The Supreme Court has held that the Government, after acquiring a private land, has the right to determine the use of the land in any manner and the aggrieved land owner cannot question its action.
In other words, if the authorities acquire a private land for a housing colony and later uses it for some other cause, the land owner cannot insist that the land should be returned back to him since the original purpose has not been complied with, the apex court said in a recent judgement.
"Once the land is acquired, it vests in the State free from all encumbrances. It is not the concern of the land owner how his land is used and whether the land is being used for the purpose for which it was acquired or for any other purpose.
"He becomes persona non grata once the land vests in the State. He has a right to get compensation only for the same. The person interested cannot claim the right of restoration of land on any ground, whatsoever," a bench comprising Justices P Sathasivam and B S Chauhan said.
The apex court passed the judgement while dismissing the appeal filed by Sulochana Chandrakant Galande who sought restoration of her land acquired by the Maharashtra Government for the Pune Municipal Transport Corporation in 1978 for setting up a staff quarters.
Though the corporation took possession of the land for setting up a housing colony it later constructed a bus depot at the site.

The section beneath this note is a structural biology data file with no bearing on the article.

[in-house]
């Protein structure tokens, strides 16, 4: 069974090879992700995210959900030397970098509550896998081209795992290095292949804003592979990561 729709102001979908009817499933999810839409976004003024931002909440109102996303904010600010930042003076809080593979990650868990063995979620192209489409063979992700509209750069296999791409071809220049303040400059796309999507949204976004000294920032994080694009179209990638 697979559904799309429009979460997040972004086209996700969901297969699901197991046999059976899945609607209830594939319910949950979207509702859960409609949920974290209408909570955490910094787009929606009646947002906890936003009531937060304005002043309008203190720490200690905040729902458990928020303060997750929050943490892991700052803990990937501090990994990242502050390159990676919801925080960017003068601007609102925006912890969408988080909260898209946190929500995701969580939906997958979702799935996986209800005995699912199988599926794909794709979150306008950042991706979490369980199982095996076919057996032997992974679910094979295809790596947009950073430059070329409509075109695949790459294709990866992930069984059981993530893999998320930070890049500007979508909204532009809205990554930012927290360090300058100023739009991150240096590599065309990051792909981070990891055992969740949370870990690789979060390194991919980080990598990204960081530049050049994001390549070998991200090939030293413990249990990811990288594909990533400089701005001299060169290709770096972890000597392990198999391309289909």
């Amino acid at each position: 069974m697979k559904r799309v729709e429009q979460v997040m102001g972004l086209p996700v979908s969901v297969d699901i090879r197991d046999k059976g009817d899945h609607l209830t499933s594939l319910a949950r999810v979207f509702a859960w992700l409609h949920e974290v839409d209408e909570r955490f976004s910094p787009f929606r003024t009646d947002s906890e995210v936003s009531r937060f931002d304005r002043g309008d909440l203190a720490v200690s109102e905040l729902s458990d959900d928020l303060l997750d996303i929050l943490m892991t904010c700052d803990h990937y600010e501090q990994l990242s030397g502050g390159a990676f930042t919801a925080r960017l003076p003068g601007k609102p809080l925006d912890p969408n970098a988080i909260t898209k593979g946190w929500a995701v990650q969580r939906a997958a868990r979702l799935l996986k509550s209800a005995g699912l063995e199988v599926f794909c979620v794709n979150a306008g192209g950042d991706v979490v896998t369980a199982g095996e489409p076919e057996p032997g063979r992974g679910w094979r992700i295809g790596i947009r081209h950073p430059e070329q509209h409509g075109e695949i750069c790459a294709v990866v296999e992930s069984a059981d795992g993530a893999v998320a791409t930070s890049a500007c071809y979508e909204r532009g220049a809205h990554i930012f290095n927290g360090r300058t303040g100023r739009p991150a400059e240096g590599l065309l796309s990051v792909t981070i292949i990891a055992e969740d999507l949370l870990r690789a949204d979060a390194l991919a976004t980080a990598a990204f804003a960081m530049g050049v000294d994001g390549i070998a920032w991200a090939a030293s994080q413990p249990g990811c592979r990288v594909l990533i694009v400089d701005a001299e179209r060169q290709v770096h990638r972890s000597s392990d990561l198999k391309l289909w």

In 1998 Galande moved the State authorities and sought restoration of the land on the ground that there was change of land use.
Surprisingly, the Government using its revisional powers also acceded to her request. The corporation moved the Bombay High Court which set aside the Government's order, following which Galande approached the apex court.
Dismissing her appeal, the apex court said "the land once vested in the State cannot be divested. Once the land is vested in the State it has a right to change the user."
The apex court also expressed surprise at the manner in which the Government exercised its revisional powers and acceded to the request of the land owner 20 years after the acquisition, though no limitation is fixed under the Urban Land Ceiling Act, 1976 for exercising the power.
"It does not mean that the legislature intended to leave the orders passed under the Act open to variation for an indefinite period inasmuch as it would have the effect of rendering title of the holders/allottee(s) permanently precarious and in a state of perpetual uncertainty.
"In case, it is assumed that the legislature has conferred an everlasting and interminable power in point of time, the title over the declared surplus land, in the hands of the State/allottee, would forever remain virtually insecure," the bench said, while dismissing the appeal.